September 1, 1939 - Germany invades Poland.

May, 24, 1940 - Dad graduates from Corning High School.

1941-42 - After high school and until he enlisted in November of 1942,  Dad lived in Des Moines, IA and worked at the Ordinance Plant in Ankeny (which later became the John Deere Des Moines (aka Ankeny) Works) He also completed a three month, condensed Mechanical Engineering course at Iowa State University in Ames.

Soldiers Qualification Card

"What was it like to be a young man when World War II broke out?"

"At the initial outbreak in 1939 when Hitler marched on Czechoslovakia, very few if any fellows my age had the slightest interest in the situation. Those days we were quite isolated from world problems. No TV, and the countries talked about were only places from our recent high school geography lessons. However, as the US began to arm and build "war plants", they quickly became good places of employment for those whose skills were limited by their young age. I recall working at the Ordnance Plant in Des Moines [making] .50 caliber machine gun bullets - for the Corps of Engineers who were building it. I worked in the payroll department making $120 per month and thought I was on top of the world. However, the unbelievable in my mind were the steamfitters, pipefitters, architect designers etc., who were making as much as $5.00-$6.00 an hour!! With overtime, they were pulling in up to $510-550 per week!! WOW."

"Did you foresee the U.S. involvement"

"No, we weren't that sophisticated - the war was clear over in Europe and we were just supplying Britain with the necessary materials etc."

Serving in the US Army Air Force

"What made you enlist?"

"Several reasons, none of which can be singled out as the prime reason. 1) it was rapidly becoming (as would be said today) 'politically incorrect' to not be in the service defending our country. Patriotism was a badge of honor in those days, not watered down and stepped on as so frequently happens today. If those that do that only had some faint idea of what it means to live in this country, we'd have a lot less of the strife that goes on; 2) and probably equally as strong if not stronger a motive, my draft number would eventually catch up with me and then I'd have no say over what branch or duty I might draw; 3) and finally, a mixture of the fact thatGin and Ihad broken up and I had no real attachment to keep me in Des Moines, plus that herUncle Shortyand I agreed to enlist together."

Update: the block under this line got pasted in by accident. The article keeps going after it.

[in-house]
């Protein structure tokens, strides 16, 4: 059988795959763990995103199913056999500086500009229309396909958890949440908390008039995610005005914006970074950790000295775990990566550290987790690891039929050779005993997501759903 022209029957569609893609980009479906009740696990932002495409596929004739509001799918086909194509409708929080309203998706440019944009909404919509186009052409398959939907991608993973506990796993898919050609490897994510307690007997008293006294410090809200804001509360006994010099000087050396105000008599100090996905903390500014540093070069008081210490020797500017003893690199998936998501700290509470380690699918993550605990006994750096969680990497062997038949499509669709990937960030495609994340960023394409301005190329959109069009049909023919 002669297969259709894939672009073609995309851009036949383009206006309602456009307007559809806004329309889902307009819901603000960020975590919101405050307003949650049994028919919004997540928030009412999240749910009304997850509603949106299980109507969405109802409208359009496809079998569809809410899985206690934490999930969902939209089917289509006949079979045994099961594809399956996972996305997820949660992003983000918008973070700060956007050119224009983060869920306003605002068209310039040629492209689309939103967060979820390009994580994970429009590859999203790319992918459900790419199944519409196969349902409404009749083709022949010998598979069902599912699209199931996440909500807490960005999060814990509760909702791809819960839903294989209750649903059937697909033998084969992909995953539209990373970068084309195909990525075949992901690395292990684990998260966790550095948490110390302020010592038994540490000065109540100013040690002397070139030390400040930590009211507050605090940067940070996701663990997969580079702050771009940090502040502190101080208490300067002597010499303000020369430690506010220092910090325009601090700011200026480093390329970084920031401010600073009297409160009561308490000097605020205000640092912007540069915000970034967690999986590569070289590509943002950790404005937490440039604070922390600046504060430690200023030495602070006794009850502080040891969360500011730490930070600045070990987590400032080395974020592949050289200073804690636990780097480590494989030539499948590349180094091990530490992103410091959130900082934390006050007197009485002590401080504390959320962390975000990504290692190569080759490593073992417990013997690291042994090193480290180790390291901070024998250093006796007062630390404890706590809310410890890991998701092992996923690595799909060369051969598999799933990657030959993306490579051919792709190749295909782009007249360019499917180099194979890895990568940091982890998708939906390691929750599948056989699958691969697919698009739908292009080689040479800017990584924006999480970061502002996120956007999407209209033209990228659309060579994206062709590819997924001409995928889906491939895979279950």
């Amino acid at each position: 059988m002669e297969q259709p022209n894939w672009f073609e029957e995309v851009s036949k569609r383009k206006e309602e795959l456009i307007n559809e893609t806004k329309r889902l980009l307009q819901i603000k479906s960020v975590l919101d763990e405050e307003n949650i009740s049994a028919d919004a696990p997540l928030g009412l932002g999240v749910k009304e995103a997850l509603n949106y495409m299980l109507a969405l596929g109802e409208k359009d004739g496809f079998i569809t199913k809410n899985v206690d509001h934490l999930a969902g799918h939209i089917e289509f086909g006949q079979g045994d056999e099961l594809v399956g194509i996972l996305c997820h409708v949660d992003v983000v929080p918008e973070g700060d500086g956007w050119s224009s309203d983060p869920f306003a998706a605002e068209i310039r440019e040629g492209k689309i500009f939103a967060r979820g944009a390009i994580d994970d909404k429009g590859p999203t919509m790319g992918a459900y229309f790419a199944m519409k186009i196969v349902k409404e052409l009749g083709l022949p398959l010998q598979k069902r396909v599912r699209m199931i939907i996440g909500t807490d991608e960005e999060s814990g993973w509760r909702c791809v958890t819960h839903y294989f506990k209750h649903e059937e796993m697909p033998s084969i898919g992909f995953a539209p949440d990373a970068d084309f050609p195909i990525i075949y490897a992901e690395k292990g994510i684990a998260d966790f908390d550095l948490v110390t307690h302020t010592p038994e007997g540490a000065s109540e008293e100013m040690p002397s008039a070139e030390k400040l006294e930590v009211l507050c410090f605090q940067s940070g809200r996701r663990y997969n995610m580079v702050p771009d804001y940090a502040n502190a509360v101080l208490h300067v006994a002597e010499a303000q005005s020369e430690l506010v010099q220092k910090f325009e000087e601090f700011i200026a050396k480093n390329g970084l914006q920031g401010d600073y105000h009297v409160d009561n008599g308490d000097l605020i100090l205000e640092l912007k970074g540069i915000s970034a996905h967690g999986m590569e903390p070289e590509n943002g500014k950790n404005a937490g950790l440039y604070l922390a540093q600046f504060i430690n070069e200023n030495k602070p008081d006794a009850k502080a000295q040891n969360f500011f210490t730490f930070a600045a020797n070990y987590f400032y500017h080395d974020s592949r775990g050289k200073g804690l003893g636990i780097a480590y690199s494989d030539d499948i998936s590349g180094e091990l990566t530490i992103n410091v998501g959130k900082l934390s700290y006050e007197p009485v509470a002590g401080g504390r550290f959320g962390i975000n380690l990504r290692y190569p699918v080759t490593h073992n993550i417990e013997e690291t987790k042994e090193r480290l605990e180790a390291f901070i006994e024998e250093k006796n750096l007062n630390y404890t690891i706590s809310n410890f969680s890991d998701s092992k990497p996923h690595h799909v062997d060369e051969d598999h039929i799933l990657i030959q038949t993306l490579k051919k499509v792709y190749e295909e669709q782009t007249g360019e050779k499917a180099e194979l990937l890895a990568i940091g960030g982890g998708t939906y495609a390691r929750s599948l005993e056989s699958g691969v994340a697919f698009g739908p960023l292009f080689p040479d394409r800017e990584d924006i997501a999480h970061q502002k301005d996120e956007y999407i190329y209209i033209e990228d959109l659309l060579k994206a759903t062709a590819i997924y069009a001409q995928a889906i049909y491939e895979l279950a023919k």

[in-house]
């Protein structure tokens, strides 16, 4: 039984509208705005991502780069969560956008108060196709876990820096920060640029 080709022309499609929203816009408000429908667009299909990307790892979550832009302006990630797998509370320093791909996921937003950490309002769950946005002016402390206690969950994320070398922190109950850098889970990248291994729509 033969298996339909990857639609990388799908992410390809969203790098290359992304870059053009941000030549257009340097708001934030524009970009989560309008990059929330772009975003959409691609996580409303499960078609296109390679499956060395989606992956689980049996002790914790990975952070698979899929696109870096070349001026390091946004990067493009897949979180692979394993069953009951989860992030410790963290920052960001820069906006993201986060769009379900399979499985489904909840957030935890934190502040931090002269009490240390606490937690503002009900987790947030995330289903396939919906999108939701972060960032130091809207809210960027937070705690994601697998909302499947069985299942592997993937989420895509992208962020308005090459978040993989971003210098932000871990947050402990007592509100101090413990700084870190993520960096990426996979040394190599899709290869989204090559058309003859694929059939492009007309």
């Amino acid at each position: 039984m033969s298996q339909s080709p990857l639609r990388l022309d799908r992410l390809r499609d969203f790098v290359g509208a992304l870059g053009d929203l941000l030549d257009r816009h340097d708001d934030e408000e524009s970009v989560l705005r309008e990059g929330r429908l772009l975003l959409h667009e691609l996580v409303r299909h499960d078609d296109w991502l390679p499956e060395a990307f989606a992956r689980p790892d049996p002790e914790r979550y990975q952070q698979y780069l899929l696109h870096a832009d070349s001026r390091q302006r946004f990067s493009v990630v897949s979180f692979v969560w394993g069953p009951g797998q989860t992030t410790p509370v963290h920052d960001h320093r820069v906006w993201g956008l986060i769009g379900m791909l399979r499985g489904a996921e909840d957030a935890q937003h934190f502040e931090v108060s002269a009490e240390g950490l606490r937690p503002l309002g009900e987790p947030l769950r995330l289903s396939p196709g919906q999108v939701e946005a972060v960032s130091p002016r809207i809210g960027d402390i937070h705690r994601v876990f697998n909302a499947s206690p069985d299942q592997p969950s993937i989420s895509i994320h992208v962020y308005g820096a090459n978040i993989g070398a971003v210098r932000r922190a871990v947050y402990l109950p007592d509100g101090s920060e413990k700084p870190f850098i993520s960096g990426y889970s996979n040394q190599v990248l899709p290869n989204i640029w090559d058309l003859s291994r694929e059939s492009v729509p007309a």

"What was your parents' attitude about the U.S. involvement?"

"My dad still carried memories of World War I with respect to the Germans, and was highly indignant and angry about Pearl Harbor. In addition to their US patriotism of course, was their concern for their two boys in the service."

Soldiers Qualification Card

A summary of Dad's time in the service:

November 1942-September 1943 - Dad enlisted, boot camp at Waco, TX, then Aircraft & Mechanic Training School at Sheppard Field in Wichita Falls, TX.

September 1943-April 1945 - Stationed at Dodge Field in Dodge City, KS as a crew chief/aerial engineer/airplane mechanic for B-26 mid-range bombers. His responsibility? When the pilot was ready to fly the plane, the plane was ready to fly.

April 1945-September 1945 - Bounced around awaiting orders to ship overseas.

September 1945-January 1946 - Crew chief/aerial engineer for General Ennis Whitehead's personal B-25 at HQ in Atsugi, Japan. Whitehead was commander of the Far East Air Forces.

February 1946 - Honorable discharge at Fort Leavenworth in Leavenworth, TX.

A very detailed list of Dad's time in the service:

Detailed version - Dad's service events

Dad didn't see direct conflict like his brother Chuck (US Navy) and brother-in-law Pete McGaffin (US Army), but like them, he was one of the lucky ones that got to come home when the war was over.

Martin B-26 Marauder

"The passed up flight?"

"This would have been in 1944 when I was at Dodge City Air Force Base, flying in B-26's (twin engine medium bomber called the Martin Marauder). The Base was a transition base that trained newly commissioned pilots who had just finished their advanced training into combat type aircraft. As crew chief/aerial engineer of a particular airplane, it was our job to maintain and fly with that plane. At the end of their training with us, the new pilots, along with their instructor and we crewmen, had to take a cross-country flight to complete their training. [Curious how to fly a B-26? Check out this original training video: Martin B-26 Marauder pilot training film - 1944.]

Many times Des Moines (DSM) was chosen because of it having quite a reputation of being a "going town." You may or may not know, but before the war, because of being such a commercial insurance and banking center, Des Moines had a ratio of approximately 8-10 women to 1 man, then the military brought in the WAS [WCAC - Women's Army Auxiliary Corps] and that really made for a wild scene!